Brick-and-mortar retailers, both big and small?should ?sell online to stay competitive and meet customer expectations.
Ecommerce and physical-retail commerce are merging; businesses that exist in shopping centers and malls are expected to be represented online too. Popular brands such as Topshop, H&M, Charles & Keith and Adidas have joined the bandwagon but many small brick-and-mortar stores do not yet offer e-commerce.
For those struggling to get online, consider that there are at least eight good reasons for small, brick-and-mortar retailers to sell online too, both from the consumer point-of-view and the business owner’s point-of-view.
Your Customers Are Already Online
Most consumers are already shopping and searching for products online. If your store isn?t e-commerce enabled, it is behind your competition. Furthermore, you are missing out on a global market here!
In an?April 2013 study, the consulting firm Accenture found that 88 percent of shoppers have looked online for products before deciding to go into a physical store to make a purchase, making ?webrooming? significantly more popular that ?showrooming.? Webrooming also allows the shoppers more time and opportunity to do their research on their mobile devices, which grants the shopper a sense of ease/security before making that purchase, be it online or at the walk-in store.
Some Items Are Just Easier to Buy/Sell Online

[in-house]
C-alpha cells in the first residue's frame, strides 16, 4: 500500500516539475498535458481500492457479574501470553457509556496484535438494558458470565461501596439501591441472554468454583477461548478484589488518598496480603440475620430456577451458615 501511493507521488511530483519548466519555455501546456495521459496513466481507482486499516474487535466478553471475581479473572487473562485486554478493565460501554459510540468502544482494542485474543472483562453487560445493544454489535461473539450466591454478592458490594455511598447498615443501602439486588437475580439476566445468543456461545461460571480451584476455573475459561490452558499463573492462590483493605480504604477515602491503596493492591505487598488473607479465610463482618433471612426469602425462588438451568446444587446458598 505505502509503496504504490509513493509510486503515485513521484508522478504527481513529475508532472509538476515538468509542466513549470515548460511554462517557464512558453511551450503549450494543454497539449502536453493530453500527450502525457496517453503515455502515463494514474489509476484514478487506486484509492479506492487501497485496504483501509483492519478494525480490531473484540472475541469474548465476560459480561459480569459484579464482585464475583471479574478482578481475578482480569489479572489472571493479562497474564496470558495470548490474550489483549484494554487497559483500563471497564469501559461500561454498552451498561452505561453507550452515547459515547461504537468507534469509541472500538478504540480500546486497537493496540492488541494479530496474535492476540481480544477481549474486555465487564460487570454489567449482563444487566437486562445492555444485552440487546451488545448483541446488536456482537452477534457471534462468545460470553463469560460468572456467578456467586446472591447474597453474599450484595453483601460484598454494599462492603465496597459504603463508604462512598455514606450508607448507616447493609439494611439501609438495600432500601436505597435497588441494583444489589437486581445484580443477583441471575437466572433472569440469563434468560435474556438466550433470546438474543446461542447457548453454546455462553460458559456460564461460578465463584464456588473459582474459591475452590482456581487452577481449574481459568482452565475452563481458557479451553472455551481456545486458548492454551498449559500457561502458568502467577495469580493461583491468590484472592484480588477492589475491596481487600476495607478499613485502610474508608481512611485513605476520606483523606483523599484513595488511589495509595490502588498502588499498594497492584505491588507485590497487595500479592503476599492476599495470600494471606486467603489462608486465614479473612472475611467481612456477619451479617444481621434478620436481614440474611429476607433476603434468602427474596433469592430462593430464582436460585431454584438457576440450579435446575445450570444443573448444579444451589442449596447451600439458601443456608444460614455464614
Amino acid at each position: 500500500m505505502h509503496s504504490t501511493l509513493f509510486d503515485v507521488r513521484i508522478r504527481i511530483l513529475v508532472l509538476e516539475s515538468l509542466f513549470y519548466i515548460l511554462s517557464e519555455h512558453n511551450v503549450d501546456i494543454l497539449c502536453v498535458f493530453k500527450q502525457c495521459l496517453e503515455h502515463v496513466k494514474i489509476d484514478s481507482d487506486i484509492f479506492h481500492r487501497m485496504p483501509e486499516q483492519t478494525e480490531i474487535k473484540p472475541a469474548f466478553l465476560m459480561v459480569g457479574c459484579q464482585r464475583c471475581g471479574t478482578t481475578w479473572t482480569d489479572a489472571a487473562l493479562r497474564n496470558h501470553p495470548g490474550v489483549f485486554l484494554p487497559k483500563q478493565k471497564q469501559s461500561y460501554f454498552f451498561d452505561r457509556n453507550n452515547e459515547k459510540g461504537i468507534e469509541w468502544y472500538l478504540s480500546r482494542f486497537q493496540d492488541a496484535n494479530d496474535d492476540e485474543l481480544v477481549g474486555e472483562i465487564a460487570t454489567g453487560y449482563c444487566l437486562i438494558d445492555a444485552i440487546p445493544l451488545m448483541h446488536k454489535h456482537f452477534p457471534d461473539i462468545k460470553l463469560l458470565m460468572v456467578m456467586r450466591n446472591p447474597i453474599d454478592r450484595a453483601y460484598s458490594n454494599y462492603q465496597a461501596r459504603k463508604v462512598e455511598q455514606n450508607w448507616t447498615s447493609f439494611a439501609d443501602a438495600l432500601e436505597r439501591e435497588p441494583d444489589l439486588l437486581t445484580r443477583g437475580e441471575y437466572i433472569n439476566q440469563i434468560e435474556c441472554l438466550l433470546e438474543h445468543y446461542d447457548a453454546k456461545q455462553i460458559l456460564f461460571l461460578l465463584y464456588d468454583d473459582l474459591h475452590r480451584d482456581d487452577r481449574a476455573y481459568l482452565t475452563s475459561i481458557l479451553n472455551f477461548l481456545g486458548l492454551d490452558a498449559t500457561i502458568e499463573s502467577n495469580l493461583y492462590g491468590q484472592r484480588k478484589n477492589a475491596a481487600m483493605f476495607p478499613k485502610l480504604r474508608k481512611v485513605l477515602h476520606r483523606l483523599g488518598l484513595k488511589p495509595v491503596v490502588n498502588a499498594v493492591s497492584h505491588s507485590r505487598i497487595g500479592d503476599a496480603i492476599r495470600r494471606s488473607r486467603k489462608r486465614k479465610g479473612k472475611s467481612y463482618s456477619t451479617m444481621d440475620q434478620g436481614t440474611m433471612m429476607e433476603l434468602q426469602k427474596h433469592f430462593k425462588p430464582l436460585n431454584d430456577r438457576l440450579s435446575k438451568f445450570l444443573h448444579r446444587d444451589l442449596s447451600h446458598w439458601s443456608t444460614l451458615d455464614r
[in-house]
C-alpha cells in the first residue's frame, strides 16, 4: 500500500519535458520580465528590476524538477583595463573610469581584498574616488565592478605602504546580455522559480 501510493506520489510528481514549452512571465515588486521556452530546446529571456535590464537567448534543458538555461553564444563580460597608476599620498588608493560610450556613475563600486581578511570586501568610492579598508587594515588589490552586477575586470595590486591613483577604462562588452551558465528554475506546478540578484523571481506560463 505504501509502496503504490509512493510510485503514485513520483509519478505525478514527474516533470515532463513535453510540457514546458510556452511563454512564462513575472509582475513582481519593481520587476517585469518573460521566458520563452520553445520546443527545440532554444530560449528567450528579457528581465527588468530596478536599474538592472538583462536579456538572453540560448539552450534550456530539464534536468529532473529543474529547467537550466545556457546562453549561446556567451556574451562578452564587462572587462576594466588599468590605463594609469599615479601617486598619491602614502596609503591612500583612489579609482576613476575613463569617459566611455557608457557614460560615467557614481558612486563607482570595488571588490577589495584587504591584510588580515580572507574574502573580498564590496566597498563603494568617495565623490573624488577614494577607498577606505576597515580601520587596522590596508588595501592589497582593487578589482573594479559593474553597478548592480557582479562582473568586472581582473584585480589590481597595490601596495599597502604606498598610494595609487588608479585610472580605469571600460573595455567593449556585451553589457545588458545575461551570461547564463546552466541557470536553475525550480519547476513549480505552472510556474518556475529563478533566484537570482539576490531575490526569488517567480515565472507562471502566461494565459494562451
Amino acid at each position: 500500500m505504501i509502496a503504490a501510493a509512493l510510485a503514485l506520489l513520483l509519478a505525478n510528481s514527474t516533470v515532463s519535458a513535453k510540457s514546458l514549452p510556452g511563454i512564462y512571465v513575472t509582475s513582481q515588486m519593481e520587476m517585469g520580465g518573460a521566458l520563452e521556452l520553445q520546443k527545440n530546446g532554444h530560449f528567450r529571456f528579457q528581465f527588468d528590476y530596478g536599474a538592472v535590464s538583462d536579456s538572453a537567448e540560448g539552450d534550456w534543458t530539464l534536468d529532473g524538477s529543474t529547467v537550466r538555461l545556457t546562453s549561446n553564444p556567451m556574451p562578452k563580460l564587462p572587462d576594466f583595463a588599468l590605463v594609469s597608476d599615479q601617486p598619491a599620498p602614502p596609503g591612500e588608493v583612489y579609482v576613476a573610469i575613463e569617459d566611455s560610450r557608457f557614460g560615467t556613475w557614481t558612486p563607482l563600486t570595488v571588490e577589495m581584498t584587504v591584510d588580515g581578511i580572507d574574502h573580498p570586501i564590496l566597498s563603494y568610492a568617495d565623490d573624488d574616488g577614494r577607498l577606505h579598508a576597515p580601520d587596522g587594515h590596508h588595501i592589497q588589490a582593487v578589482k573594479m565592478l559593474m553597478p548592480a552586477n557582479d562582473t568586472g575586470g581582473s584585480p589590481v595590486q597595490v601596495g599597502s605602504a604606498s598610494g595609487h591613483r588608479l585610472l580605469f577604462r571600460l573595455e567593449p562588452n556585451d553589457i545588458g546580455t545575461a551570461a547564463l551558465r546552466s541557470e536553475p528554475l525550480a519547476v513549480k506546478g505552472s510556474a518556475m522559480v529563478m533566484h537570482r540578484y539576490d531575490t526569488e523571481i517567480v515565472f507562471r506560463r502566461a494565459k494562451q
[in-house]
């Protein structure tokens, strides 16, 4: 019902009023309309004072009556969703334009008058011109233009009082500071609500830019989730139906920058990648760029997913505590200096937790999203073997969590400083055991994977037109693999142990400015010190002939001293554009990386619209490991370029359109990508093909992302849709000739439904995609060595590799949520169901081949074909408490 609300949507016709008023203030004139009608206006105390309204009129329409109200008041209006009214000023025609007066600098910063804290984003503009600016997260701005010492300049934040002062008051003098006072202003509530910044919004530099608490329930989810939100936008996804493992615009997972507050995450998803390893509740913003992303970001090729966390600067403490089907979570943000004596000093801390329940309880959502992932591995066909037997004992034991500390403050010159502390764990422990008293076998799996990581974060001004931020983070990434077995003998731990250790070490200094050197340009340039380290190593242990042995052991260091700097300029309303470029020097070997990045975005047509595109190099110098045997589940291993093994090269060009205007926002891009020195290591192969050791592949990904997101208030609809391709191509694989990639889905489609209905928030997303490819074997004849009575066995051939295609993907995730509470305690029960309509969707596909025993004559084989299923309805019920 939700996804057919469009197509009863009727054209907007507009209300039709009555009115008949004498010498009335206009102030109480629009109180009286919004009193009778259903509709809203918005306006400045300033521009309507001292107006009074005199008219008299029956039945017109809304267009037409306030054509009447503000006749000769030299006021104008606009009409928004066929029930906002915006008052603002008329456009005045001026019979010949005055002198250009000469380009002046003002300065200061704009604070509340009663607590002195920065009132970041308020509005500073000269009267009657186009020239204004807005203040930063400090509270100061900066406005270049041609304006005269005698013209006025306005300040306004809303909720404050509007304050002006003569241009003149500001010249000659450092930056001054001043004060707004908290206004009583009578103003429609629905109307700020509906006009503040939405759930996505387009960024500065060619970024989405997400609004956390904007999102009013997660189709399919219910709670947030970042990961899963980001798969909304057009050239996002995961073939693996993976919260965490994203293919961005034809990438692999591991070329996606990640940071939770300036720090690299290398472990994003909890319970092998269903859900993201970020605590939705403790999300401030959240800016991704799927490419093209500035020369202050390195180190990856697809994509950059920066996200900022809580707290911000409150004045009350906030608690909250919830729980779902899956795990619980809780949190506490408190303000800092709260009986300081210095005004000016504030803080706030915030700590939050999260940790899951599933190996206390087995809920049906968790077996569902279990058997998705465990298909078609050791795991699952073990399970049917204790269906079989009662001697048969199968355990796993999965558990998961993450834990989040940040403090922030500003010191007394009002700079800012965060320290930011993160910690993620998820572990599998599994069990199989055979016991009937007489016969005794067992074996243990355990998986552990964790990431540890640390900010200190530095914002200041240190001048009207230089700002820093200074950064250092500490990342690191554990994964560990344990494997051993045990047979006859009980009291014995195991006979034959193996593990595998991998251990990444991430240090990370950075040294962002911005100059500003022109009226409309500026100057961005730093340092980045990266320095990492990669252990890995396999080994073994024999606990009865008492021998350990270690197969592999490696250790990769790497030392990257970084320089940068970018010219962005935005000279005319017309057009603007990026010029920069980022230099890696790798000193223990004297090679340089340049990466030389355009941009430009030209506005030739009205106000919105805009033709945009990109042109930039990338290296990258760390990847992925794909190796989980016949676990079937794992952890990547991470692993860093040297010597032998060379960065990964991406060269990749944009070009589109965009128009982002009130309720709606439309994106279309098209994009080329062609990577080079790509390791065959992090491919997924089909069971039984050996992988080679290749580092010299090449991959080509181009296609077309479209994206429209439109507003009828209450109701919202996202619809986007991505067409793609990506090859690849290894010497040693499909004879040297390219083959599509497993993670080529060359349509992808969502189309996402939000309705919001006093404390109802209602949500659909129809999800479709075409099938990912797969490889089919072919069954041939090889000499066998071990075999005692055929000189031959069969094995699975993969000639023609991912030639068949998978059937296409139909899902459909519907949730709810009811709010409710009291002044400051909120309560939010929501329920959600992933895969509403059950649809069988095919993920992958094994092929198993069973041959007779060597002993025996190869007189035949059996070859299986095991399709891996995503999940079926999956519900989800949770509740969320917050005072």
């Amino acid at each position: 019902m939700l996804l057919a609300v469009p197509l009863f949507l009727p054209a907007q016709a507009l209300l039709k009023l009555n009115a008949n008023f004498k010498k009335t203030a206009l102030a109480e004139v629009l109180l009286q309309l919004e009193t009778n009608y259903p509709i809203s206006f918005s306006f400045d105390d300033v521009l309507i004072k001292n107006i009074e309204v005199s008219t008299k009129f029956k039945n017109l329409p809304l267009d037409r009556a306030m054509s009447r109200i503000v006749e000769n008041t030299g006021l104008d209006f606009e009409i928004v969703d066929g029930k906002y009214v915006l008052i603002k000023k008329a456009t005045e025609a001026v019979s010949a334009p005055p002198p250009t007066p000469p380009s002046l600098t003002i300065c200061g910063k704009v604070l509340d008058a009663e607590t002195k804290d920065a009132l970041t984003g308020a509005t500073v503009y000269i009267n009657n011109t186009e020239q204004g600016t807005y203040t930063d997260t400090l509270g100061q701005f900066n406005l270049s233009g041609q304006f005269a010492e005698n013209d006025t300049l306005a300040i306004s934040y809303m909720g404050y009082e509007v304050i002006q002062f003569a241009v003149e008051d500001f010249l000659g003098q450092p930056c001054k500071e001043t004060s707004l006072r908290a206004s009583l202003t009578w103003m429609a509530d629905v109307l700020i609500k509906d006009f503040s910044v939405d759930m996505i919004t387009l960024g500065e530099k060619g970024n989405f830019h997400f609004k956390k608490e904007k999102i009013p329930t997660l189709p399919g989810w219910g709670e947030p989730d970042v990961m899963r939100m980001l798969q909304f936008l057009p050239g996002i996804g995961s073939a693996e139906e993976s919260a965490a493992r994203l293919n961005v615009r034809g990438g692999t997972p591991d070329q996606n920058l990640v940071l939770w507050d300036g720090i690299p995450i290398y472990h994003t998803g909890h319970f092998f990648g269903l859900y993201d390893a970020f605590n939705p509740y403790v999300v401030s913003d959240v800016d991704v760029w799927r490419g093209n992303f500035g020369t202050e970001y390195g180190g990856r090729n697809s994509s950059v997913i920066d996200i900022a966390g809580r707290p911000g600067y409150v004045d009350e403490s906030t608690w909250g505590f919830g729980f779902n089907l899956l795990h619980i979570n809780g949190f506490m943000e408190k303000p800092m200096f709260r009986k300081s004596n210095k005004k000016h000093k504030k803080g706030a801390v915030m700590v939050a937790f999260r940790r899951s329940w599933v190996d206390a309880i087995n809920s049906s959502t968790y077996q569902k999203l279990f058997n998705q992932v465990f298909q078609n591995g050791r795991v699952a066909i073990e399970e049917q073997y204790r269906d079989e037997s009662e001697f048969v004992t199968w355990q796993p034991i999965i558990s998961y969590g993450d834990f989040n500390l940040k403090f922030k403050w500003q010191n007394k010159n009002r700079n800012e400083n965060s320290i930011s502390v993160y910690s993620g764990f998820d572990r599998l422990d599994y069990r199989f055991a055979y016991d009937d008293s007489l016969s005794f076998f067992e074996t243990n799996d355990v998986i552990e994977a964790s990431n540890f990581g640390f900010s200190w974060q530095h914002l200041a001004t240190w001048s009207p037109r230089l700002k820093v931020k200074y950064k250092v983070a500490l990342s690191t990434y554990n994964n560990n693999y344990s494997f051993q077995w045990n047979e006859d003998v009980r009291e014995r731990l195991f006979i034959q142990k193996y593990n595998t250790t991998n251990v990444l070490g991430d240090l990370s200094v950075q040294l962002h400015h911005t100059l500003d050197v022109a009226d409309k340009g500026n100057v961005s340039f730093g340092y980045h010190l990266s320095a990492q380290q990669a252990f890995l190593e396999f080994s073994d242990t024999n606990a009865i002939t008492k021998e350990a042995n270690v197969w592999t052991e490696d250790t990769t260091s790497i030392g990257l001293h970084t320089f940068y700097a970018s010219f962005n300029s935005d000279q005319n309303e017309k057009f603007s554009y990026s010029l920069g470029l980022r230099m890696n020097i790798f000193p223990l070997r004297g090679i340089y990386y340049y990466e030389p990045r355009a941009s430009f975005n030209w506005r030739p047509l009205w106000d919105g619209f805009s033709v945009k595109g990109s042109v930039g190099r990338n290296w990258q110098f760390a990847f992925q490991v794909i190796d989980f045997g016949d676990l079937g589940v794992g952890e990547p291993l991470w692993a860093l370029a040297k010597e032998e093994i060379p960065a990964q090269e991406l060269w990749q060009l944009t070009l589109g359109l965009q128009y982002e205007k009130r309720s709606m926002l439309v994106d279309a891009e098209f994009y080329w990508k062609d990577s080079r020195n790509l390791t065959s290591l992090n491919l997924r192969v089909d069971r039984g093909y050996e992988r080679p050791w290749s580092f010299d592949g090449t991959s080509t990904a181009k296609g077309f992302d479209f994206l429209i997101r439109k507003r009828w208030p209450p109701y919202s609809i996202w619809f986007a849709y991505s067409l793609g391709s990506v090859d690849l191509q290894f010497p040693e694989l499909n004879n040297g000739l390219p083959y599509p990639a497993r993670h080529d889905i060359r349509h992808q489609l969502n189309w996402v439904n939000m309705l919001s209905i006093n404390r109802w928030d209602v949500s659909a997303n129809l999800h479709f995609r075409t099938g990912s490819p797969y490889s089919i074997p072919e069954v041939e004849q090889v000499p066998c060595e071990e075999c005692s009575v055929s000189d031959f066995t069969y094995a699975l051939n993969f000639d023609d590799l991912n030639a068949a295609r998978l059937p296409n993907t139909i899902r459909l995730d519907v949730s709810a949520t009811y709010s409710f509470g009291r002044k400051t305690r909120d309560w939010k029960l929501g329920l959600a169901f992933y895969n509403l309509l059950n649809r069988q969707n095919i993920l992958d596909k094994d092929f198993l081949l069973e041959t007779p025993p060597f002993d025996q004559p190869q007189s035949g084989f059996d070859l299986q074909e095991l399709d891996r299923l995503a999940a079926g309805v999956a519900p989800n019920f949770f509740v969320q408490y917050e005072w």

There are some items that are simply a lot easier to buy and sell online. Just look at the e-commerce websites for gifts, stationery, books and fashion, most of these online stores are reporting sales numbers higher than their brick and mortar counterparts.
If an item is something that is consumed, like paper, pens, or other office supplies, it can be a lot easier to order online. It would be silly to take the additional time required to travel to a stationery store, get your supplies for the office’s needs, including reams of paper which is usually very heavy, and end up paying for delivery.
There are many more items that shoppers generally find it easier to purchase online, usually they are heavy and bulky items which requires a good mode of transport home or a paid-for delivery service. Things like books, electronics, furniture, shoes, bags, you name it.
Small brick-and-mortar retailers should look at the products they sell and simply ask if some of those items are ripe for e-commerce.
Online Shopping Is Social
There are some who say that when we shop online, we lose something, some kind of a social experience had only from going to a store, walking the aisles, and touching the things we buy before we buy them. There is a sense in which this is true, but online shopping is social too, and as a social experience online shopping has the potential to reach a much larger audience.
One of the best examples of just how social online shopping can be comes from the varied and many boards on Pinterest. For example, search for ?wedding? on Pinterest and you will find thousands of ideas, crafts, and ? to my point ? products that can and are purchased. Pinterest users are sharing the items they want and the items they dream of in a social way online. If a merchant doesn?t have an online catalog, that merchant is missing out.
Finally, consider the opportunity to provide better customer service.
An online store can be a great extension to a retailer?s customer service offering, adding to the customer service already provided in store or over the phone. An online store can offer a frequently-asked-questions section so that shoppers can find solutions even after regular store hours. Some online retailers are even using live chat to answer customer questions and concerns.
Anytime that you can make it easier for shoppers to get information about anything ? from inventory levels to return policies ? you are helping to improve customer service.